In their heads of submission, Mack emphasized that the State should provide evidence, if they have any against the accused. He dismissed that the courts cannot be dwelling on cases on suspicion instead of facts. “We demand to see a statement [affidavit] from Bank of Botswana to confirm that an account was created and to ensure that indeed they do exist. No signatures reflect on the documents they claim to have, so how do they tell the courts that the owner of the signatures is the accused,” Mack said.
Mack elaborated that they have no knowledge of which account holds the alleged U$2.9 million, neither do they know who the holder of the account is because the state has not brought any evidence before them. “There is no proof that the Applicant is a signatory to 17 bank accounts as suggested by the State and where bank accounts are. There is no proof that the Applicant was involved in any of the alleged transactions as depicted in Annexures E, D and X. In fact, the said documents are highly suspicious as they do not show their origin, author and they are not signed,” he said.
The applicant’s attorney also made the courts aware that despite her arrest there is no evidence from the South African immigration dealing with alleged pseudo passports. Mack said the second leg deals with the Application for bail in terms of the Criminal Procedure and Evidence Act, in particular, Section 113 as read with Section 114 – The likelihood of the accused not standing trial; The accused interfering with investigations; or The proper administration of justice.
According to Mack if there is no likelihood of the accused failing to stand trial or interfering with investigation, then they must be admitted on bail. “The onus is on the State, if it opposes the granting of bail, to prove on a balance of probabilities that, either the accused is a flight risk or will interfere with investigations. Cogent evidence and not mere suspicion is required to convince the Court that one should not be released on bail,” he said.
Mack said in the present case, no evidence, has been provided by the State that the Applicant is actually a flight risk or that she will interfere with investigations. He admitted that at least one charge is serious, being the charge pertaining to Financing Terrorism. However he said what is critical at this stage is what evidence has been led to support the charges. He further observed that it is common cause that at this stage, the evidence placed before the Court in this regard would merely need to be prima facie and not necessarily conclusive.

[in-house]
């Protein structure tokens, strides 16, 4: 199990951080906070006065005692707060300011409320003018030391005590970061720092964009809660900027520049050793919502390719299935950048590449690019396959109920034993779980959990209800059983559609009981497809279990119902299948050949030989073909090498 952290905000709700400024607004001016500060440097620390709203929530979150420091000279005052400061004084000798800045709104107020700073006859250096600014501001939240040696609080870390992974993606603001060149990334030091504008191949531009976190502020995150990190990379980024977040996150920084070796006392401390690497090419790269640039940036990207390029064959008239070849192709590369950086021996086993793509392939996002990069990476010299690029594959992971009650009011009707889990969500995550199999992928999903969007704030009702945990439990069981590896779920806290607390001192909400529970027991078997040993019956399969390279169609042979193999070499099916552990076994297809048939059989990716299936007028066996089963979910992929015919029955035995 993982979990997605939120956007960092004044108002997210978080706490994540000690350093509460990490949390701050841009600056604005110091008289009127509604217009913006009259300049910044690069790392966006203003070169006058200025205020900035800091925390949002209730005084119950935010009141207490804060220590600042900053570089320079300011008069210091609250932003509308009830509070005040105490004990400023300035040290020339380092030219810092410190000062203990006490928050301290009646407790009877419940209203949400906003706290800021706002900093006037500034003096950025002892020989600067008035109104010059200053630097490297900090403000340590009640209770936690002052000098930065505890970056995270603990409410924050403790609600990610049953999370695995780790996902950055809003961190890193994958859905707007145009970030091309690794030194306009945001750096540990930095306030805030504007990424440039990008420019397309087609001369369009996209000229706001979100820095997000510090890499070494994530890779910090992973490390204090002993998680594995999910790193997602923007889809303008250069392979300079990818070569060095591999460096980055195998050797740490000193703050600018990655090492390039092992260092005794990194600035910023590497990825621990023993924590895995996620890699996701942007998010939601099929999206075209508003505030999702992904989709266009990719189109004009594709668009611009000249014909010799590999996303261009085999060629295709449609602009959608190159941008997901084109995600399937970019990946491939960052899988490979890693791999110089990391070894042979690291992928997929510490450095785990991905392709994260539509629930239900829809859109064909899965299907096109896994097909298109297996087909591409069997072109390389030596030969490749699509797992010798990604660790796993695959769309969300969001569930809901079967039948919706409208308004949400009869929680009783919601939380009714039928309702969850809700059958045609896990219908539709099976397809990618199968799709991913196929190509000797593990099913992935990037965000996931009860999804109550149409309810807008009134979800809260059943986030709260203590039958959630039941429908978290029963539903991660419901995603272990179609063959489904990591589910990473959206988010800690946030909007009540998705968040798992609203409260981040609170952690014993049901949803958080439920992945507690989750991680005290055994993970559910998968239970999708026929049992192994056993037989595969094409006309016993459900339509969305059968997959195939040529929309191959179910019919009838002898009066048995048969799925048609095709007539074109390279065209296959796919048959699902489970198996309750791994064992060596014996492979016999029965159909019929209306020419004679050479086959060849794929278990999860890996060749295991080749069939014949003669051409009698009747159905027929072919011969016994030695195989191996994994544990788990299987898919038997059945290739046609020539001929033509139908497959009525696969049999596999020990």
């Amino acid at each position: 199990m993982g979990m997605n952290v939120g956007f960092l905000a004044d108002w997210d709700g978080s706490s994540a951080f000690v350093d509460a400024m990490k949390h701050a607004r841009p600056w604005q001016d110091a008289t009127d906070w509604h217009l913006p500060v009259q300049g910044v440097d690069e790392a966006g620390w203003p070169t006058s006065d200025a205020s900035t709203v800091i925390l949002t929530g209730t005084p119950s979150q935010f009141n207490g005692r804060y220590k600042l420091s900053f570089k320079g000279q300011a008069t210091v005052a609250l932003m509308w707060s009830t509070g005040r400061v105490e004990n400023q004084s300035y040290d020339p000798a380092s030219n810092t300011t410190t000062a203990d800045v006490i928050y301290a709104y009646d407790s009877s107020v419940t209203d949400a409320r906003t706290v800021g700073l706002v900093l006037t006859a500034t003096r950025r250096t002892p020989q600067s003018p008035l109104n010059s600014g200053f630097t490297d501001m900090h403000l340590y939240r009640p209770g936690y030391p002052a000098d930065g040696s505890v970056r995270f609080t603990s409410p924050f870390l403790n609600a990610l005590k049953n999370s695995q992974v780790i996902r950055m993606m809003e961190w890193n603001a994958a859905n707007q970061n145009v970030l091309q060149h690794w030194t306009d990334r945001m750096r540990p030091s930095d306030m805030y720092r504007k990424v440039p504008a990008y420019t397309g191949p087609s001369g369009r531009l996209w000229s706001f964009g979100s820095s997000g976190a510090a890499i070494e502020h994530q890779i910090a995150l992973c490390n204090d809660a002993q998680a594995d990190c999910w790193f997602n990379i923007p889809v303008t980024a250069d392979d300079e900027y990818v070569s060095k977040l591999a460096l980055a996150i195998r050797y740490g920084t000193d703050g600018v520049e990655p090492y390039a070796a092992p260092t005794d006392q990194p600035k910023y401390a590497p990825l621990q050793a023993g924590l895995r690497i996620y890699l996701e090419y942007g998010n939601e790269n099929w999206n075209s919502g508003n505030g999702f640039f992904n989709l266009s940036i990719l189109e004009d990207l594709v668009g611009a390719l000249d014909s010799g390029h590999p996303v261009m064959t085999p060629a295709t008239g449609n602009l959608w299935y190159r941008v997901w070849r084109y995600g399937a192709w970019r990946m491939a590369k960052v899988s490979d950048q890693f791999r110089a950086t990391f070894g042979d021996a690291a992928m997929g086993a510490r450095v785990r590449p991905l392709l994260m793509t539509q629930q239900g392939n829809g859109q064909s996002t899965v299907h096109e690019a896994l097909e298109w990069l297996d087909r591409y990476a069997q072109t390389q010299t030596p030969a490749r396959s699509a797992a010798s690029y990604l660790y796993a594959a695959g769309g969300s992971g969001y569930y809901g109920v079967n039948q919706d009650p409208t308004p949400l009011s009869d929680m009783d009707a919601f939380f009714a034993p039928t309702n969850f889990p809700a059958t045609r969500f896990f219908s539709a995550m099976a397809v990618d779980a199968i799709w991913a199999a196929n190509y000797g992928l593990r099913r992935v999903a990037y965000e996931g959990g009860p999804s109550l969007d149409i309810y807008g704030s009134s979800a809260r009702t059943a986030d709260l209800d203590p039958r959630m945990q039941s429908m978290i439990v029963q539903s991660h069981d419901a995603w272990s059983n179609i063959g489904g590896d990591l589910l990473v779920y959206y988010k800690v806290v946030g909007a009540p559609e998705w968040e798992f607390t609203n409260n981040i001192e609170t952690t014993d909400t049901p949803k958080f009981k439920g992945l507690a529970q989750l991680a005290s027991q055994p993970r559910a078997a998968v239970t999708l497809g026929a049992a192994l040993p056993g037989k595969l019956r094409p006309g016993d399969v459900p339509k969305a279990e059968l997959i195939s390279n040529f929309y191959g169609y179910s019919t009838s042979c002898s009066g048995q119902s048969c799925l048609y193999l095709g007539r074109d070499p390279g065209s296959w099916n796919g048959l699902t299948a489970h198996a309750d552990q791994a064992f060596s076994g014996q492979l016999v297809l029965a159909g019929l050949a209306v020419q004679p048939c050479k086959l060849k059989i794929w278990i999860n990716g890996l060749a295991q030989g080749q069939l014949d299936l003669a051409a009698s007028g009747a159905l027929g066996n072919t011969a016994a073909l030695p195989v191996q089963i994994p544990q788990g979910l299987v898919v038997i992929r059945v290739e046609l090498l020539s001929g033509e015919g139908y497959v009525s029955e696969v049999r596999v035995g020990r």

“As regards the possible prejudice that the State would suffer if the Applicant is granted bail, it is submitted that none exists. If it does, it has not been set out. All that has been stated is that the Applicant will access money by means of cyber but no connection has been proved between the Applicant and any money or any bank account,” said Mack. He said Maswabi is a Motswana and the evidence led by the State does not suggest that she holds any foreign passport. “The evidence does not suggest that the Applicant is in possession of more than one valid passport.”
While it takes a lot to penetrate and thrive in the male dominated political space in Botswana, Block 3 Ward councillor Motamma Horatius, is one of the few females defying the odds.
Driven by passion, Horatius has always worn many hats and today she has become one of the few women who are thriving in the political space in Botswana. Prior to pursuing politics, she was an active participated in the creative space.
Horatius, a beauty queen, notably famous for her reign as Miss World Tourism Botswana represented Botswana in a television show famously known as Big Brother Africa. During her stay in the house, she got termed darling of the continent for an outstanding performance that promoted unity, humility and culture.
After serving for some time in public space, and making a name for herself as well as serving as a brand ambassador she decided to step in a career that will forever challenge her. This was after she had travelled the world and demonstrated her unique leadership skills and brilliance.
“I stopped and asked myself why am I not incorporating this brilliance back home. And wherever you go worldwide Botswana with all her faults is a beacon of hope in everything. And even successful countries came here to benchmark and implemented our policies and are flourishing such as Rwanda. So I decided to join active politics and go straight to the ruling party to add a youthful feel to an already existing force and help modernise it to serve better not from afar but from within,” she clarified.